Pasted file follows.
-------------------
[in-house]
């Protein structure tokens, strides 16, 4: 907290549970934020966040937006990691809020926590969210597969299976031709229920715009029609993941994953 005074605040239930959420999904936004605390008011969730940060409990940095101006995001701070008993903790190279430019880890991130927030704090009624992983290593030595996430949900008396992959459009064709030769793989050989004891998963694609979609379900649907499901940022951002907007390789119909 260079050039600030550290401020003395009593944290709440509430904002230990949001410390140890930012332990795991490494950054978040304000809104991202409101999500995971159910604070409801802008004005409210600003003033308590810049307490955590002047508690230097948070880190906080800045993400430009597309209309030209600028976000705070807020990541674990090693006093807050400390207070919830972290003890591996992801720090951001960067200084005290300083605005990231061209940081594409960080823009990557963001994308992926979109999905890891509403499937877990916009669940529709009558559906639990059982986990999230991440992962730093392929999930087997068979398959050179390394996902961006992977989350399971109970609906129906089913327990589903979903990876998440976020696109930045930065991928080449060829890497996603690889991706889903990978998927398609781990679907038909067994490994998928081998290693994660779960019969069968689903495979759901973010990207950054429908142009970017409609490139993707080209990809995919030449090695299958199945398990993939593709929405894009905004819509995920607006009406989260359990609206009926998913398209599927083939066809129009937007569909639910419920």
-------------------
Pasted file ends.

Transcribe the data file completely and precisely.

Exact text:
[in-house]
């Protein structure tokens, strides 16, 4: 907290549970934020966040937006990691809020926590969210597969299976031709229920715009029609993941994953 005074605040239930959420999904936004605390008011969730940060409990940095101006995001701070008993903790190279430019880890991130927030704090009624992983290593030595996430949900008396992959459009064709030769793989050989004891998963694609979609379900649907499901940022951002907007390789119909 260079050039600030550290401020003395009593944290709440509430904002230990949001410390140890930012332990795991490494950054978040304000809104991202409101999500995971159910604070409801802008004005409210600003003033308590810049307490955590002047508690230097948070880190906080800045993400430009597309209309030209600028976000705070807020990541674990090693006093807050400390207070919830972290003890591996992801720090951001960067200084005290300083605005990231061209940081594409960080823009990557963001994308992926979109999905890891509403499937877990916009669940529709009558559906639990059982986990999230991440992962730093392929999930087997068979398959050179390394996902961006992977989350399971109970609906129906089913327990589903979903990876998440976020696109930045930065991928080449060829890497996603690889991706889903990978998927398609781990679907038909067994490994998928081998290693994660779960019969069968689903495979759901973010990207950054429908142009970017409609490139993707080209990809995919030449090695299958199945398990993939593709929405894009905004819509995920607006009406989260359990609206009926998913398209599927083939066809129009937007569909639910419920």